i think at least the older boy and I can share guns. The younger one maybe able to share pistols also.

My 3 boys and I shared all the same guns for a while when my boys were 8, 10, and 13. If your youngest handled the revolvers fine then the kick of the long guns probably isn't an issue. It is probably the stock being too long and the gun being too heavy to hold up on his shoulder. All our younger kids when they couldn't hold it up on their shoulders, they put the stock under their arm with their arm up high enough that they could still aim. It isn't as fast on the rifle because they have to lower it to lever but it works and they could handle any size gun. Also, it wasn't very long shooting like that before they gained the strength to put it on their shoulders. 

 

My daughter who just turned 8 is now shooting a borrowed 12 guage Stoeger double that is a friend's backup. She was shooting a 97 for about 9 months that had a very short stock. She could hold the 97 on her shoulder but is faster shooting this gun not on her shoulder because loading is what takes her the longest and she can load 2 at a time with the double. Her 12 gauge loads probably kick less than our rifle loads. About 7 grains of powder, 1/2 Oz of shot and then overshot cards or fillers. Those loads knocked down every target at EOT even though she didn't have to (she never misses with her shotgun). 

 

All I'm saying is that at his age there is no need to get special guns for him unless you want to, like others have said. 

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Hi Danny,

 

I see no reason you can't all share guns, especially if you get .38s and a 12 gauge and use light loads. You have wonderful advice here. We've had families out here  share for a while until they developed preferences. In fact, with light loads, I can barely tell the difference in Hubby's .45s and my .38s.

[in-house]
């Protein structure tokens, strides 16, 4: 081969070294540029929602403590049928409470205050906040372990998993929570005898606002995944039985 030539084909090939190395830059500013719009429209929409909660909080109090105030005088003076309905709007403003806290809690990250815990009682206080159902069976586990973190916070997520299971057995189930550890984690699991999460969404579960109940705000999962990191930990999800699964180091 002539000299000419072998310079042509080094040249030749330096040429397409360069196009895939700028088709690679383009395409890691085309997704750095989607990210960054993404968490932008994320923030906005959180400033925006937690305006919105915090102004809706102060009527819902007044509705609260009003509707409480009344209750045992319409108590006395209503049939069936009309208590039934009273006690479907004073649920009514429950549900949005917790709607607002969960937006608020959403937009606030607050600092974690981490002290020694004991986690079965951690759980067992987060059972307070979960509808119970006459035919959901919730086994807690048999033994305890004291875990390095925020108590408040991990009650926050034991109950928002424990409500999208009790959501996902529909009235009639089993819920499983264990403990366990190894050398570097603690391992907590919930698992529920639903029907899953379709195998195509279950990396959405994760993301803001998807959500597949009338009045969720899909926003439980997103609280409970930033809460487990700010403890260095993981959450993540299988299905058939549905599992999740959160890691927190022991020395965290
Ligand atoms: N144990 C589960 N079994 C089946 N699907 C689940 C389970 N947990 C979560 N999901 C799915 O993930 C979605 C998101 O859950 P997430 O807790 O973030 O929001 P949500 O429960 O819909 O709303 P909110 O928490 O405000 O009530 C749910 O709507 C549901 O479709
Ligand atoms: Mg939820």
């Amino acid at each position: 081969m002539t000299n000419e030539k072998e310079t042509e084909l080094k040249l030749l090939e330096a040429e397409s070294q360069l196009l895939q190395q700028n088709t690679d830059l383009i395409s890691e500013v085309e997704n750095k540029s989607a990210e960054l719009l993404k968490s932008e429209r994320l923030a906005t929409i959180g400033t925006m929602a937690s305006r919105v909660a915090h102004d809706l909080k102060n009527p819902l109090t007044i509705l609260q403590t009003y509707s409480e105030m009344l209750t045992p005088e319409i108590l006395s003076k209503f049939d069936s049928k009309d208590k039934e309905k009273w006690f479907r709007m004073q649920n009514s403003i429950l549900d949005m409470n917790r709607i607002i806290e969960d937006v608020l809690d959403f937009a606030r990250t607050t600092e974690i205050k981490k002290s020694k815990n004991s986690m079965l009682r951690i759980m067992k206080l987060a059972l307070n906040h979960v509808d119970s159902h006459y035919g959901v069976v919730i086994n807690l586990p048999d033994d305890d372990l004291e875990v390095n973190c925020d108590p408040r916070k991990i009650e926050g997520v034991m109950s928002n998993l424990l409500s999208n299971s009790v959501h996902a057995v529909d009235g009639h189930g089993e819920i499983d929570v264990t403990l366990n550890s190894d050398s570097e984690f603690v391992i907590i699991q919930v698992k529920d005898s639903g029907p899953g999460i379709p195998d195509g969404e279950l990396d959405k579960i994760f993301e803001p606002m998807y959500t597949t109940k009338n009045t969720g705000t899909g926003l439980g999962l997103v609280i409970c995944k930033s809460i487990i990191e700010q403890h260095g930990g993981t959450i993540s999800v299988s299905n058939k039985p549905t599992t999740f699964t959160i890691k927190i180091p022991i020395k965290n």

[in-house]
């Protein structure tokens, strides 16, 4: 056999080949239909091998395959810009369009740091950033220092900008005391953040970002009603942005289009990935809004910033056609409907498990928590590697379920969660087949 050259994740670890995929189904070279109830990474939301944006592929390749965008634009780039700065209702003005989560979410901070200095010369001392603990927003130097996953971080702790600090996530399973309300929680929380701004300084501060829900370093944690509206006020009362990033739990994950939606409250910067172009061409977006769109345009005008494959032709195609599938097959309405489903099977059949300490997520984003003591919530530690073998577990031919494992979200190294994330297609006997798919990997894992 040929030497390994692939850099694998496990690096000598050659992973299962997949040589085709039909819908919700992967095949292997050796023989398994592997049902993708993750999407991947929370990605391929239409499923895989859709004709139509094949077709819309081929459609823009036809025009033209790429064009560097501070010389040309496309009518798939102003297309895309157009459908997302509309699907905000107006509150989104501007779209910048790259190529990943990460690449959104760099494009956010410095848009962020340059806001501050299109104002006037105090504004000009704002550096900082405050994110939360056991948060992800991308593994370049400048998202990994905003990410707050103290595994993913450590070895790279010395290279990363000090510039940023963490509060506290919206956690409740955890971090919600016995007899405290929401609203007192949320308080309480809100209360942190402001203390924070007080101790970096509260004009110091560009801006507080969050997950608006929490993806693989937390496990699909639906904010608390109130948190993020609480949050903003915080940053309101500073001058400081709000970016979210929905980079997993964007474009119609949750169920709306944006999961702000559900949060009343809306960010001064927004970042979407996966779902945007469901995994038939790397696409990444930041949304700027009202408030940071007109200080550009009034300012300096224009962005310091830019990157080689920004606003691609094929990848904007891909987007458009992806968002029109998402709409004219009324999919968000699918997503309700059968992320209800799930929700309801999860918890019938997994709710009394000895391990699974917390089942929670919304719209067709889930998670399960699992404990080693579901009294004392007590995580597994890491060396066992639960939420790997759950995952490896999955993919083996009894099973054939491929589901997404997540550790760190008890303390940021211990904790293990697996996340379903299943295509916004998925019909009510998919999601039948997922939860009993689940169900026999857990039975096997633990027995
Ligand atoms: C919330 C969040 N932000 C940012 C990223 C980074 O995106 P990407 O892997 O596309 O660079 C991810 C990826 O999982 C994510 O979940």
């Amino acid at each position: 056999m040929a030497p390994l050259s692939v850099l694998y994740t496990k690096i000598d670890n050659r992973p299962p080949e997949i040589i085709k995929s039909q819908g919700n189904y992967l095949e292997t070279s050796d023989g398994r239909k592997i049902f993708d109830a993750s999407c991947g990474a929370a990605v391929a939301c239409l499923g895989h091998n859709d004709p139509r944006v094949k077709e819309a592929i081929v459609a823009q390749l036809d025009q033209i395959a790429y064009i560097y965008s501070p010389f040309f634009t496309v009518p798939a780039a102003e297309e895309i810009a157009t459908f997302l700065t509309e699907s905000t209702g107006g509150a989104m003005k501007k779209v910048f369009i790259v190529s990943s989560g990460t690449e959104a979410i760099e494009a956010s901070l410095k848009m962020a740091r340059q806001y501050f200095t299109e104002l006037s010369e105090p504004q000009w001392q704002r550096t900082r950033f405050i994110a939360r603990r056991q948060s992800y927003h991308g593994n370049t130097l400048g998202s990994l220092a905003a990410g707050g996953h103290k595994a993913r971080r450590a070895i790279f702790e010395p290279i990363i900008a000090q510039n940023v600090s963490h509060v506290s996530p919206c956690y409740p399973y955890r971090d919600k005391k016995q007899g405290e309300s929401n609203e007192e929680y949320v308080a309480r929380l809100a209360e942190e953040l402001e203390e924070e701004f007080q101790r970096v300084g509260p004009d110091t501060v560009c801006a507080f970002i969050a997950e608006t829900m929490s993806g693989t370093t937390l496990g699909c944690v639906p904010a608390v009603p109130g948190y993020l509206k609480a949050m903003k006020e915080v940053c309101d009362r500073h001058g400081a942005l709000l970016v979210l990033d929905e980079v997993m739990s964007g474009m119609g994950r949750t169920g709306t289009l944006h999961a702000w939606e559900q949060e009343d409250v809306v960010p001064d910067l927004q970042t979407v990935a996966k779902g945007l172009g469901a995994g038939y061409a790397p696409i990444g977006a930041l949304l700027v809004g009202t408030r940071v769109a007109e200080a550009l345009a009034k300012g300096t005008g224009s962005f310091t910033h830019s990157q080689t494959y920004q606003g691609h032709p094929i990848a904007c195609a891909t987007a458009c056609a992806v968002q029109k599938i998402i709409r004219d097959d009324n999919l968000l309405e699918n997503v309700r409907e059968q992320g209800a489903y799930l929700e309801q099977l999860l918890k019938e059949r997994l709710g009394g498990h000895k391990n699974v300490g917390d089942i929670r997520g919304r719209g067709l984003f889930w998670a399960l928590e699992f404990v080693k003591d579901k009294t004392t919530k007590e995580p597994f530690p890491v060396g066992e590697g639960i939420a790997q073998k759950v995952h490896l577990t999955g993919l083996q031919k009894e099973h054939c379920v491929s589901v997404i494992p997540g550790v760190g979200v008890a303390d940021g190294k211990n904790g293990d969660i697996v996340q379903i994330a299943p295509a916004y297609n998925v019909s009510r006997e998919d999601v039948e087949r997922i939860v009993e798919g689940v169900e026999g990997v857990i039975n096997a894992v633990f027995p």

A well known young man (Badlands Bud) thought my loads were too light (not enough recoil). That is an easy fix, if you reload. I once shot factory loads and didn't like the recoil.:o

 

The moral of my post is that it is more about the bullet than the caliber of the gun.

 

Happy trails,

 

Allie

 

 

 

 

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Posted (edited)

So, we went with 2 Cimarron Pistoleros in 357, one Nickle and one Color case hardened.  I run 38s there.  399 for one and the nickle was 459, we found a pre safety Rossi 92 in 357 (paid 450at a gun show) which I did the slick work on and it operates with one finger, but only likes the 357 cases for feeding.  We got a Stoeger coach in 12ga on the SASSnet classifieds, and recently got another Stoeger coach in 20ga from Johnny Meadows here on SASS. We run Win AA low recoil in both coach guns and they run like a dream. Save your Hulls for reloading.  I would suggest getting in touch Johhny Meadows for your shotgun, as he does great work.  AND at a good price.  I added leathers from Wylie Leather.  The deals are out there. I just scored 2 Uberti Stoeger clones, an 1873 rifle, Octagon bbl, in 45 Colt, and it's companion 1873 Cattelmen in 45 Colt.  Both for $500.

Both boy's should be able to operate all of the above.

 

Edited by Mister Ricochet
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I keep seeing pre safety Rossi rifles.

can a Rossi be bought without a safety now?

whats the advantages to no safety?

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13 minutes ago, dannyvp said:

I keep seeing pre safety Rossi rifles.

can a Rossi be bought without a safety now?

whats the advantages to no safety?

Safetys can be easily pushed into place when handling a gun.  Fixing the problem can take several seconds of time on the clock.  Even worse, one might jack several live rounds out of a rifle before realizing the problem is the safety and not the ammo.  Having a safety on a CAS is just one more train wreck that can happen on a stage.